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Safeguarding - General

What is safeguarding?

The CSA standard Z432 Safeguarding of machinery defines safeguarding as:

“… protective measures consisting of the use of specific technical means, called safeguards (guards, protective-devices), to protect workers from hazards that cannot be reasonably removed or sufficiently limited by design.”

Note: This OSH Answers fact sheet is based on CSA standard Z432-16 Safeguarding of machinery. Please refer to this standard in its entirety and  to any regulatory requirements that may apply for your jurisdiction.

Note: This OSH Answers fact sheet is part of a series. Please also see Safeguarding – Working around Machinery.


What is a safeguard?

The CSA standard Z432 Safeguarding of machinery defines a safeguard as:

“… a guard or protective device designed to protect workers from harm.”


What are the different types of guards?

A guard is a part of machinery specifically used to provide protection by means of a physical barrier.  Other names may be casing, door, or enclosing guard. There are also protective devices that may be used. The CSA standard Z432 defines six different types of guards:

  • Adjustable guard - a fixed guard that is adjustable as a whole or that incorporates adjustable parts. The adjustment to the guard remains fixed during operation.
  • Fixed distance guard - a fixed guard that does not completely enclose the hazard but that prevents or reduces access because of its physical dimensions and its distance from the hazard.
  • Fixed guard - a guard kept in place (i.e., closed or attached to a fixed surface) either permanently (e.g., by welding) or by means of fasteners (e.g., screws, nuts, etc.), requiring tools for the removal or opening.
  • Interlocked guard - a guard attached and monitored by the control system in such a manner that it prevents the operation of hazardous machine functions under specified conditions.
  • Movable guard - a guard connected by mechanical means (e.g., hinges or slides) to the machine frame or an adjacent fixed element. It can be opened without the use of tools.

The opening and closing of this type of guard can be power operated.

  • Self-closing guard - movable guard operated by a machine element (for example a moving table) or by the workpiece or a part of the machining jig, so that it allows the workpiece (and the jig) to pass and then automatically returns (by means of gravity, a spring, other external power, etc.) to the closed position as soon as the workpiece has vacated the opening through which it has been allowed to pass.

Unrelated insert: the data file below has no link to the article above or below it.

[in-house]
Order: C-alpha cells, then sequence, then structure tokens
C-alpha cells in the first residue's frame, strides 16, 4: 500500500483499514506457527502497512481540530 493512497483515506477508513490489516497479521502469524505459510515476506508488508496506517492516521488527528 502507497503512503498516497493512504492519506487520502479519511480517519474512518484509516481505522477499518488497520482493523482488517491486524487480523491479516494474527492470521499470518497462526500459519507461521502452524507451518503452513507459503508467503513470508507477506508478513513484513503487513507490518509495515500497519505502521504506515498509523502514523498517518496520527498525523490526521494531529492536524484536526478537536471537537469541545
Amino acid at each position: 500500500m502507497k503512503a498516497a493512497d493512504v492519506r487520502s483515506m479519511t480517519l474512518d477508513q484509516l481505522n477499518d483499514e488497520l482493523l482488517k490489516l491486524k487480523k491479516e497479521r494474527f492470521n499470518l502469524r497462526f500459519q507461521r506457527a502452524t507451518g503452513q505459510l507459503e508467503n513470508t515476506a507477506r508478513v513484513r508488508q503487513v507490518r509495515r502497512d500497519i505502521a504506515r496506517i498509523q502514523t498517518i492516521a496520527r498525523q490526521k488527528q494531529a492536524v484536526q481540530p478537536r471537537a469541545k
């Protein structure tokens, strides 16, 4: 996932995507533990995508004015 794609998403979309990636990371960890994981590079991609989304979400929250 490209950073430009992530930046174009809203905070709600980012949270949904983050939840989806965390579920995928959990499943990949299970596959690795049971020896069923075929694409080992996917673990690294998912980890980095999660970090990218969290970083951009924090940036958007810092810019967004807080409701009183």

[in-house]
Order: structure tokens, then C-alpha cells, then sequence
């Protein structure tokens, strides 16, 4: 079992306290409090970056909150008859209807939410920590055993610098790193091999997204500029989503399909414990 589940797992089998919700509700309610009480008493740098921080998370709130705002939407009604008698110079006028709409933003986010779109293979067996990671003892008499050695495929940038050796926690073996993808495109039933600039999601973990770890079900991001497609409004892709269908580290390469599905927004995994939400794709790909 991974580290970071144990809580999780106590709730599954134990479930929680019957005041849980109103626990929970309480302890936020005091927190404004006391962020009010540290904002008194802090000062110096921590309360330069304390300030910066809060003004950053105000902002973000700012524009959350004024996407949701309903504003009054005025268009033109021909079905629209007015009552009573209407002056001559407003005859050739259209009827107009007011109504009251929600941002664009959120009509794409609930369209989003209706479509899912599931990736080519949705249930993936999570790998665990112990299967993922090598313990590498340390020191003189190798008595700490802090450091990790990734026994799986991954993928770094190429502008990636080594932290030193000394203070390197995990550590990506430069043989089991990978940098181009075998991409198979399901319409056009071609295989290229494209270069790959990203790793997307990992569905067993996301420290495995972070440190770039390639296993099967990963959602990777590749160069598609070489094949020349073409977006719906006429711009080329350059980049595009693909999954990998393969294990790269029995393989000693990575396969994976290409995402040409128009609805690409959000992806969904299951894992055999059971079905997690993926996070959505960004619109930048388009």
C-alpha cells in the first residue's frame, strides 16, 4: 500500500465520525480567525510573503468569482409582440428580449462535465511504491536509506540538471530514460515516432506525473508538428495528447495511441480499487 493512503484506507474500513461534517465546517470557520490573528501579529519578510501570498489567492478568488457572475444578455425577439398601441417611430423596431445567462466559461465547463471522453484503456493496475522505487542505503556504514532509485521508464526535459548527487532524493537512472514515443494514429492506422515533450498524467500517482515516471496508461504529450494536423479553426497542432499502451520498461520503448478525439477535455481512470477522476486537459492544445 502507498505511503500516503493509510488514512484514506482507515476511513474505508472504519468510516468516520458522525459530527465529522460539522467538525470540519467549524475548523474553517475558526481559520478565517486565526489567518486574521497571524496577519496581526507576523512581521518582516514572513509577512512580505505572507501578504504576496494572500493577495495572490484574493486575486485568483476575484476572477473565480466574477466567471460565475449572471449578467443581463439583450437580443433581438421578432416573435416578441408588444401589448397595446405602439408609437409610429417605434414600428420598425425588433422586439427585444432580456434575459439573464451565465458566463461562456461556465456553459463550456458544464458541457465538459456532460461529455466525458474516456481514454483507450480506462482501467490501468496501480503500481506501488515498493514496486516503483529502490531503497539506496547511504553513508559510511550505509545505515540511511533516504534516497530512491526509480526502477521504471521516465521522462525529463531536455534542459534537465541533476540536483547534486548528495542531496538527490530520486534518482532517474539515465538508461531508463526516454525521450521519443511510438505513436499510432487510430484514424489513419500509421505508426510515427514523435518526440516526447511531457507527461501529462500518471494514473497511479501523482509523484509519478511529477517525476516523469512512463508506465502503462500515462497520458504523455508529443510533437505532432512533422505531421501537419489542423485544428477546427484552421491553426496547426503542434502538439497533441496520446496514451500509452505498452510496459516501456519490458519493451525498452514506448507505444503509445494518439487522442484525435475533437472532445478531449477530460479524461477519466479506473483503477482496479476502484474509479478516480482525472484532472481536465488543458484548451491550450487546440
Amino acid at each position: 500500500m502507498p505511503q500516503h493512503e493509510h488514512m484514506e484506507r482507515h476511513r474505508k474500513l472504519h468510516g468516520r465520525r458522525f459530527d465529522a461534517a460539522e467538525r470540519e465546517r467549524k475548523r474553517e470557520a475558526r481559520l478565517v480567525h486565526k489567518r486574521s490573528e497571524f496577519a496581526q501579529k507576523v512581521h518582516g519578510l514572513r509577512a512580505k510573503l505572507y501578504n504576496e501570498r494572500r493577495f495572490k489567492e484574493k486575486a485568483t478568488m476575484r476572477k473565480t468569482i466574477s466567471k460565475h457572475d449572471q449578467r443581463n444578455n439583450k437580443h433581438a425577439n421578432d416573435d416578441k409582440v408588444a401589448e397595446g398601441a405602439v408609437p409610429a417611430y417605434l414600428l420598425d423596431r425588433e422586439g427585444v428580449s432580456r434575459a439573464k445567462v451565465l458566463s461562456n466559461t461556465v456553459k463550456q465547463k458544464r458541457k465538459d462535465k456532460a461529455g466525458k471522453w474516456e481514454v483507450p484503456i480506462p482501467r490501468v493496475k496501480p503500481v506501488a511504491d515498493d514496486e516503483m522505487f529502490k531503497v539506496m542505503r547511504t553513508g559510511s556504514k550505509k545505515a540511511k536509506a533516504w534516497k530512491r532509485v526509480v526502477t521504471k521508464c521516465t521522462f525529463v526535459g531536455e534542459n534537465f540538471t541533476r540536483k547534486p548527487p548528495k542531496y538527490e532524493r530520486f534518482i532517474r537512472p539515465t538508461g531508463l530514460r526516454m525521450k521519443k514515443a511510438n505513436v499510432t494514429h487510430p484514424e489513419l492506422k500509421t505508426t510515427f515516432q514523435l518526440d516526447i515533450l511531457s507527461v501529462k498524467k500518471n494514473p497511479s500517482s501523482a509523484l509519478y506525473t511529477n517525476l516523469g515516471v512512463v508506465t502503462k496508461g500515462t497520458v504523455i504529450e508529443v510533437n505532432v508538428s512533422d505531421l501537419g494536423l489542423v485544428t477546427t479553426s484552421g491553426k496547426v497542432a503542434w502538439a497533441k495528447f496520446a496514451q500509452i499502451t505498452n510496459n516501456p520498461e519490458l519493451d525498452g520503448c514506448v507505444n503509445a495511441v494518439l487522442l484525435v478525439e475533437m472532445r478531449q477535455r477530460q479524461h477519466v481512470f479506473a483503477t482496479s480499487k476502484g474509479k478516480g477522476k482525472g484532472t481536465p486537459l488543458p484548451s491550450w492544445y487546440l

How is the appropriate safeguard selected?

The selection of safeguards should always meet principles of safe design and the hierarchy of control. Some examples include safeguarding by design, using various types of guarding and other devices (e.g., interlocks, limited movement, etc), and procedures.

Some examples based on the hierarchy of control include:

Control Method Examples include:
Elimination - remove the hazard from the workplace
  • Process design, redesign or modification including changing the layout to eliminate hazards
  • Eliminate or reduce human interaction in the process
  • Automate tasks, material handling (e.g., lift tables, conveyors, balancers), or ventilation
Substitution - replace hazardous materials or machines with less hazardous ones
  • Machines that have energy containment
  • Machines with lower energy (e.g., lower speed, force, pressure, temperature, amperage, noise, or volume)
Engineering Controls
  • Installation of safeguards (see types above)
  • Installation of complementary measures such as emergency stop devices, platforms, or guardrails for fall protection
Systems that increase awareness of potential hazards
  • Lights, beacons, strobes
  • Backup alarms, notification systems
  • Hazard warning signs, placards, labels
Administrative Controls - controls that alter the way the work is done
  • Training
  • Housekeeping processes
  • Safe job processes, rotation of workers, changing work schedules
Personal Protective Equipment - equipment worn by individuals to reduce exposure
  • Protective eyewear and faceshields
  • Hard hats
  • Hearing protection
  • Hand protection
  • Protective footwear

Adapted from: CSA Z432-16 Safeguarding of machinery

Document last updated on January 29, 2018

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Although every effort is made to ensure the accuracy, currency and completeness of the information, CCOHS does not guarantee, warrant, represent or undertake that the information provided is correct, accurate or current. CCOHS is not liable for any loss, claim, or demand arising directly or indirectly from any use or reliance upon the information.